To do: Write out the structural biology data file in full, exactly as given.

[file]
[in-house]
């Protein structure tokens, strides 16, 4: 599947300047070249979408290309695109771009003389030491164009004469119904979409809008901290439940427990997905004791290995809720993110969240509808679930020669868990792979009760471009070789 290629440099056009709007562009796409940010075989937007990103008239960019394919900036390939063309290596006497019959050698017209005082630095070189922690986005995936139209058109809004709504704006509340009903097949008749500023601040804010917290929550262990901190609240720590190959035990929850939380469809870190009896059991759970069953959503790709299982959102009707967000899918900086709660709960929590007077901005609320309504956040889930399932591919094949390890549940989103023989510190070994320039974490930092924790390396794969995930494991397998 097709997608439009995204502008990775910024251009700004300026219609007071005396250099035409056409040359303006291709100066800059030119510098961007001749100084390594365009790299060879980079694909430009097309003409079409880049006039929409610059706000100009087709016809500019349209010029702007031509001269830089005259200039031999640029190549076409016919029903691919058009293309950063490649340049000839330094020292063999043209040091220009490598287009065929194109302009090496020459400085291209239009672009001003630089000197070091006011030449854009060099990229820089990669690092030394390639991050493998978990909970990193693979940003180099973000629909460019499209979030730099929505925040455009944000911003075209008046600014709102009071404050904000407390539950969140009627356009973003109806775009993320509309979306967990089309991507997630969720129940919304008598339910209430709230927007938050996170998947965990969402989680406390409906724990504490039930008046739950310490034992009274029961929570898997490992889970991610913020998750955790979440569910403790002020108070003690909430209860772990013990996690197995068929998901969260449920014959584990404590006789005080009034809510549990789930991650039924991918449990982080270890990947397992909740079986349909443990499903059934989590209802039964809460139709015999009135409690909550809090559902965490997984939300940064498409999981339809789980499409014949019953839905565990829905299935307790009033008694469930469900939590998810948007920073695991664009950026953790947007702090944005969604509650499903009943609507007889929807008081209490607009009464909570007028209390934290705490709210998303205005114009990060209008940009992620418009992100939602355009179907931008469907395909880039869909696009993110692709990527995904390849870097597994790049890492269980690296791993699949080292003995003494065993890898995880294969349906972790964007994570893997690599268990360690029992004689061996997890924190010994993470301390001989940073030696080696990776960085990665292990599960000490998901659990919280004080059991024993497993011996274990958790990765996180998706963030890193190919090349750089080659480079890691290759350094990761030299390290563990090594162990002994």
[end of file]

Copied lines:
[in-house]
């Protein structure tokens, strides 16, 4: 599947300047070249979408290309695109771009003389030491164009004469119904979409809008901290439940427990997905004791290995809720993110969240509808679930020669868990792979009760471009070789 290629440099056009709007562009796409940010075989937007990103008239960019394919900036390939063309290596006497019959050698017209005082630095070189922690986005995936139209058109809004709504704006509340009903097949008749500023601040804010917290929550262990901190609240720590190959035990929850939380469809870190009896059991759970069953959503790709299982959102009707967000899918900086709660709960929590007077901005609320309504956040889930399932591919094949390890549940989103023989510190070994320039974490930092924790390396794969995930494991397998 097709997608439009995204502008990775910024251009700004300026219609007071005396250099035409056409040359303006291709100066800059030119510098961007001749100084390594365009790299060879980079694909430009097309003409079409880049006039929409610059706000100009087709016809500019349209010029702007031509001269830089005259200039031999640029190549076409016919029903691919058009293309950063490649340049000839330094020292063999043209040091220009490598287009065929194109302009090496020459400085291209239009672009001003630089000197070091006011030449854009060099990229820089990669690092030394390639991050493998978990909970990193693979940003180099973000629909460019499209979030730099929505925040455009944000911003075209008046600014709102009071404050904000407390539950969140009627356009973003109806775009993320509309979306967990089309991507997630969720129940919304008598339910209430709230927007938050996170998947965990969402989680406390409906724990504490039930008046739950310490034992009274029961929570898997490992889970991610913020998750955790979440569910403790002020108070003690909430209860772990013990996690197995068929998901969260449920014959584990404590006789005080009034809510549990789930991650039924991918449990982080270890990947397992909740079986349909443990499903059934989590209802039964809460139709015999009135409690909550809090559902965490997984939300940064498409999981339809789980499409014949019953839905565990829905299935307790009033008694469930469900939590998810948007920073695991664009950026953790947007702090944005969604509650499903009943609507007889929807008081209490607009009464909570007028209390934290705490709210998303205005114009990060209008940009992620418009992100939602355009179907931008469907395909880039869909696009993110692709990527995904390849870097597994790049890492269980690296791993699949080292003995003494065993890898995880294969349906972790964007994570893997690599268990360690029992004689061996997890924190010994993470301390001989940073030696080696990776960085990665292990599960000490998901659990919280004080059991024993497993011996274990958790990765996180998706963030890193190919090349750089080659480079890691290759350094990761030299390290563990090594162990002994």